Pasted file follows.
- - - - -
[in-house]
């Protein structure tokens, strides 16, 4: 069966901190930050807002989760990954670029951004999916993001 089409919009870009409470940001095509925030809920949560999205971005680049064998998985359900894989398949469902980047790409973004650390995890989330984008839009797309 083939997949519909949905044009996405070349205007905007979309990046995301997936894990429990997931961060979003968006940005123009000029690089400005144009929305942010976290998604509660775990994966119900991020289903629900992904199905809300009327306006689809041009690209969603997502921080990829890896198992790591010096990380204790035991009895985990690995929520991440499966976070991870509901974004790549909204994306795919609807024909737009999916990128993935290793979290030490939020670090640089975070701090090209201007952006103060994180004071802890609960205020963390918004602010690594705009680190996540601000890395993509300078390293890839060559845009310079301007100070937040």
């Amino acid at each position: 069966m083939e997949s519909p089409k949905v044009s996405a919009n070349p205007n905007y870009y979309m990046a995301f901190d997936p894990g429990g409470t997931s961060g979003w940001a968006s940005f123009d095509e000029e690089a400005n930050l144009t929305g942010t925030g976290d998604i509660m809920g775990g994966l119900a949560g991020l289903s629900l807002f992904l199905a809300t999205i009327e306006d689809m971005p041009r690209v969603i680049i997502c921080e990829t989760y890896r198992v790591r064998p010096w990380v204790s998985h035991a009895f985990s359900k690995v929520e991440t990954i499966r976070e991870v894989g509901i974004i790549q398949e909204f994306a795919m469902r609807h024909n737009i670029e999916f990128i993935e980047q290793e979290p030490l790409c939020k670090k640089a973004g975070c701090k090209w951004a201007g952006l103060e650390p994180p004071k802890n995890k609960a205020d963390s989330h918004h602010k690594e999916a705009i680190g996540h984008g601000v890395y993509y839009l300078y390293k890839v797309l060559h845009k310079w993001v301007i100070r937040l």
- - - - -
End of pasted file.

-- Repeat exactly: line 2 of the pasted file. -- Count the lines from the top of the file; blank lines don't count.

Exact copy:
């Protein structure tokens, strides 16, 4: 069966901190930050807002989760990954670029951004999916993001 089409919009870009409470940001095509925030809920949560999205971005680049064998998985359900894989398949469902980047790409973004650390995890989330984008839009797309 083939997949519909949905044009996405070349205007905007979309990046995301997936894990429990997931961060979003968006940005123009000029690089400005144009929305942010976290998604509660775990994966119900991020289903629900992904199905809300009327306006689809041009690209969603997502921080990829890896198992790591010096990380204790035991009895985990690995929520991440499966976070991870509901974004790549909204994306795919609807024909737009999916990128993935290793979290030490939020670090640089975070701090090209201007952006103060994180004071802890609960205020963390918004602010690594705009680190996540601000890395993509300078390293890839060559845009310079301007100070937040």